Everything amiss with The Force Awakens


Chloe Ruffennach, Staff writer

Star Wars recently graced theaters as early as midnight on the 17th of December, and fans everywhere have rejoiced in the recent and refreshingly well-done addition to the franchise.

The Force Awakens was refreshingly good, but not excellent. As a singular film it was entertaining (so much so, I’ve already seen it four times) but of course, like any other movie, it undeniably has some flaws.

First, however, I believe it’s important to point out the film’s strengths. For one thing, the visual effects of the movie were outstanding, as JJ Abrams tended to rely heavily on realistic affects, with actual robotic droids and real settings, rather than placing a few actors in front of a blue screen like George Lucas unfortunately decided to for the entirety of the prequels. This decision gave the movie a completely new appeal, as the film came across grittier and somehow more real. This assists in creating the very stark contrast visually between this film and the prequels, all of which sadly comes across like watching a squeaky clean cartoon.

And, for the most part, the movie was simply entertaining. Beautifully crafted, with a set of wonderful, fresh, and potentially complex characters, this movie is one I wouldn’t mind watching over and over again. Not to mention the social justices Abrahams does when casting an African American male lead and does not sexualize their female protagonist.

This movie is composed with some truly outstanding acting and fairly good dialogue. It is one to please children and adults alike, as Star Wars once again proves that it is a series that transcends age.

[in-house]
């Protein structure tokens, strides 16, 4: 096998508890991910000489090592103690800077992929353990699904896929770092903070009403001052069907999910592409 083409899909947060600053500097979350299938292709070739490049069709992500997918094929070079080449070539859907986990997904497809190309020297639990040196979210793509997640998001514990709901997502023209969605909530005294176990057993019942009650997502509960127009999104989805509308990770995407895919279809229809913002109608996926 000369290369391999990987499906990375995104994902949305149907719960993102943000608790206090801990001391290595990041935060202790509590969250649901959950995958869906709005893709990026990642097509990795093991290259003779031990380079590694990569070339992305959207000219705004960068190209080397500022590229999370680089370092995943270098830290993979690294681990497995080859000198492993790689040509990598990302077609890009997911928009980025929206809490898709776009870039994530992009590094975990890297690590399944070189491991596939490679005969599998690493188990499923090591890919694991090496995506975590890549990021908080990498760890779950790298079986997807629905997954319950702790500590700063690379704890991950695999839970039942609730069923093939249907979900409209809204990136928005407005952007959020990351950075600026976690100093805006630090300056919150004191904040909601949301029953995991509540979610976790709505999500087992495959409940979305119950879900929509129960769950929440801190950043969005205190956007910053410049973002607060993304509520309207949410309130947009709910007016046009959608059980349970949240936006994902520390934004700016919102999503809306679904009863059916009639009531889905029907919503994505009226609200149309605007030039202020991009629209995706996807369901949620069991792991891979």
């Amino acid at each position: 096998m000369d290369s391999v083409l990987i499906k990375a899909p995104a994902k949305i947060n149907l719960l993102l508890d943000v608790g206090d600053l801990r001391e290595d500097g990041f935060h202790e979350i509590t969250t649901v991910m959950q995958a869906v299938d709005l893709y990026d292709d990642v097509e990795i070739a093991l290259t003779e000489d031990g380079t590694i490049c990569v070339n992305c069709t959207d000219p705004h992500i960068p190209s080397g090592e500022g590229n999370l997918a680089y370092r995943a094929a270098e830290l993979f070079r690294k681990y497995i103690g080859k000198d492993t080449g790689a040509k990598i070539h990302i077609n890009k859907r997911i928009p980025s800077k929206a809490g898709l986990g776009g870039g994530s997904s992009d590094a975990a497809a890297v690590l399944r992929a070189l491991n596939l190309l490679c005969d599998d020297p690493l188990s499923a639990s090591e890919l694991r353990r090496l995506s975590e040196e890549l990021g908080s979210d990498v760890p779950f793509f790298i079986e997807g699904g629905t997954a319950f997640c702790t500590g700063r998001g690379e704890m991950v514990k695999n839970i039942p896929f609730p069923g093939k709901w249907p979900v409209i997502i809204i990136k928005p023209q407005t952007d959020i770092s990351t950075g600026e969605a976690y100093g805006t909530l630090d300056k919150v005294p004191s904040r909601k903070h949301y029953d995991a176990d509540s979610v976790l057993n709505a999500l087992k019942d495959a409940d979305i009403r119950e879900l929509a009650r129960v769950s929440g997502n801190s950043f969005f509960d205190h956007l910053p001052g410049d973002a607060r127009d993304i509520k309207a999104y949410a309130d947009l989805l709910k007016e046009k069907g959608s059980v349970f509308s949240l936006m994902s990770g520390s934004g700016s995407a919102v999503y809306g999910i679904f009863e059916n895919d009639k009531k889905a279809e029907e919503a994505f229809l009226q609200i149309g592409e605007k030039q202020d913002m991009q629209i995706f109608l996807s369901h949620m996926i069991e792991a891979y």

While The Force Awakens found strength in a lot of what the generally ostracized prequels lacked, it also consisted of various plot holes that unfortunately left the viewer’s wanting more explanations. And while a few of the questions that the audience was left with were tactically executed, others were undeniably the result of poor writing, and unfortunately were ones that need explaining in future films.

An example of one of these writing errors is Rey’s uncanny ability to wield a Light Saber even after just finding out she was Force Sensitive mere moments before. While many fans have excused this as a presentation of Rey’s extreme power with the Force, I think it’s a safe assumption that it is the result of poor writing. There’s no way a girl who, just days before, was informed that the Force was a true being and not a myth, can easily master it and outmaneuver Kylo Ren, who’s trained endlessly for many years to become a Sith lord.

Perhaps, it was the screenwriter’s way of quickly and forcefully introducing and establishing Rey’s abilities in the midst of a sea of expository information, and a cheap way to please the audience with an undeniably cool Light Saber fight. And while it is hard to deny that watching Kylo Ren get his share of karma was fun to witness, having the very untrained and inexperienced Rey serve it to him felt extremely out of place and, unfortunately, rather cheap.

Another aspect of the movie that leaves much to be desired was Fin’s unrealistically quick turn from his superiors. While the writers attempted to justify his swift betrayal being the result of witnessing the true terrors of the Stormtroopers and experiencing his initial first-hand encounter with war, the explanation felt thin and unrealistic.

Should Stormtroopers be raised and bred like the Hitler Youth and should Fin be taught that the First Order dictatorship was the correct form of government since as young as birth, it is highly unlikely that the change from FN-2187 to Fin would even occur, because the character would be so loyal to his superiors. Because this form of obedience was the only thing he had ever been taught, like he so briefly informs Rey in the film, his traitor-like rejection would never have happened because the idea that he was committing any wrong would have never have even popped into his head.